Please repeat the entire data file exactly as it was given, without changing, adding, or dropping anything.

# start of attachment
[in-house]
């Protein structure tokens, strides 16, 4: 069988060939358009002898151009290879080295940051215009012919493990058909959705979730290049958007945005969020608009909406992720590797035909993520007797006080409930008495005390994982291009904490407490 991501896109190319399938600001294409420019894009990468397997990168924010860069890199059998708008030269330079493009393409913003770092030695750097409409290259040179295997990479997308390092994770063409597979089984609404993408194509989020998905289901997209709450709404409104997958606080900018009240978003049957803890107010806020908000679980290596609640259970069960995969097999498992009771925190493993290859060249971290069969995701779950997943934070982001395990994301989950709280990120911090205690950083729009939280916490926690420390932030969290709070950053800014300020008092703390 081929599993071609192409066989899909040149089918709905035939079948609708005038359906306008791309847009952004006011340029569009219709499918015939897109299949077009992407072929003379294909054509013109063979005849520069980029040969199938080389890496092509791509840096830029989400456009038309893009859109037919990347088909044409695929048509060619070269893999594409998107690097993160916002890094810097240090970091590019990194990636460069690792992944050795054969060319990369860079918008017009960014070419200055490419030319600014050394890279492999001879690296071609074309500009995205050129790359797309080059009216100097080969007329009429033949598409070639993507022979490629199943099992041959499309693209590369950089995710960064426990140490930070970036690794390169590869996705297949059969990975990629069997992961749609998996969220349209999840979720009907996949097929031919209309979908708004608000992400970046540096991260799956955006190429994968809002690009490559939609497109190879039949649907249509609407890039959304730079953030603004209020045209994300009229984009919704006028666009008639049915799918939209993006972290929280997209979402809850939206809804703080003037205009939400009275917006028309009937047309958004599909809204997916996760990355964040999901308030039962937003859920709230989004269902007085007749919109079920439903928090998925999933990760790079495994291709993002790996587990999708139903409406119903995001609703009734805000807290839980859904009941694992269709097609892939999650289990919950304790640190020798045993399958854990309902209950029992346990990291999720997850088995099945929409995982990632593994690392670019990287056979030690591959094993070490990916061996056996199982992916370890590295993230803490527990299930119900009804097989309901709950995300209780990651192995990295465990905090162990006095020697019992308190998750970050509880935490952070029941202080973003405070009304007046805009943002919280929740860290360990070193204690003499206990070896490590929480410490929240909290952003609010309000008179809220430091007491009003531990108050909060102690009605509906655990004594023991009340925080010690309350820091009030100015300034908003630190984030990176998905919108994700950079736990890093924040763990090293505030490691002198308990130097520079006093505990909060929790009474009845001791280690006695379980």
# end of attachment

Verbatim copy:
[in-house]
């Protein structure tokens, strides 16, 4: 069988060939358009002898151009290879080295940051215009012919493990058909959705979730290049958007945005969020608009909406992720590797035909993520007797006080409930008495005390994982291009904490407490 991501896109190319399938600001294409420019894009990468397997990168924010860069890199059998708008030269330079493009393409913003770092030695750097409409290259040179295997990479997308390092994770063409597979089984609404993408194509989020998905289901997209709450709404409104997958606080900018009240978003049957803890107010806020908000679980290596609640259970069960995969097999498992009771925190493993290859060249971290069969995701779950997943934070982001395990994301989950709280990120911090205690950083729009939280916490926690420390932030969290709070950053800014300020008092703390 081929599993071609192409066989899909040149089918709905035939079948609708005038359906306008791309847009952004006011340029569009219709499918015939897109299949077009992407072929003379294909054509013109063979005849520069980029040969199938080389890496092509791509840096830029989400456009038309893009859109037919990347088909044409695929048509060619070269893999594409998107690097993160916002890094810097240090970091590019990194990636460069690792992944050795054969060319990369860079918008017009960014070419200055490419030319600014050394890279492999001879690296071609074309500009995205050129790359797309080059009216100097080969007329009429033949598409070639993507022979490629199943099992041959499309693209590369950089995710960064426990140490930070970036690794390169590869996705297949059969990975990629069997992961749609998996969220349209999840979720009907996949097929031919209309979908708004608000992400970046540096991260799956955006190429994968809002690009490559939609497109190879039949649907249509609407890039959304730079953030603004209020045209994300009229984009919704006028666009008639049915799918939209993006972290929280997209979402809850939206809804703080003037205009939400009275917006028309009937047309958004599909809204997916996760990355964040999901308030039962937003859920709230989004269902007085007749919109079920439903928090998925999933990760790079495994291709993002790996587990999708139903409406119903995001609703009734805000807290839980859904009941694992269709097609892939999650289990919950304790640190020798045993399958854990309902209950029992346990990291999720997850088995099945929409995982990632593994690392670019990287056979030690591959094993070490990916061996056996199982992916370890590295993230803490527990299930119900009804097989309901709950995300209780990651192995990295465990905090162990006095020697019992308190998750970050509880935490952070029941202080973003405070009304007046805009943002919280929740860290360990070193204690003499206990070896490590929480410490929240909290952003609010309000008179809220430091007491009003531990108050909060102690009605509906655990004594023991009340925080010690309350820091009030100015300034908003630190984030990176998905919108994700950079736990890093924040763990090293505030490691002198308990130097520079006093505990909060929790009474009845001791280690006695379980």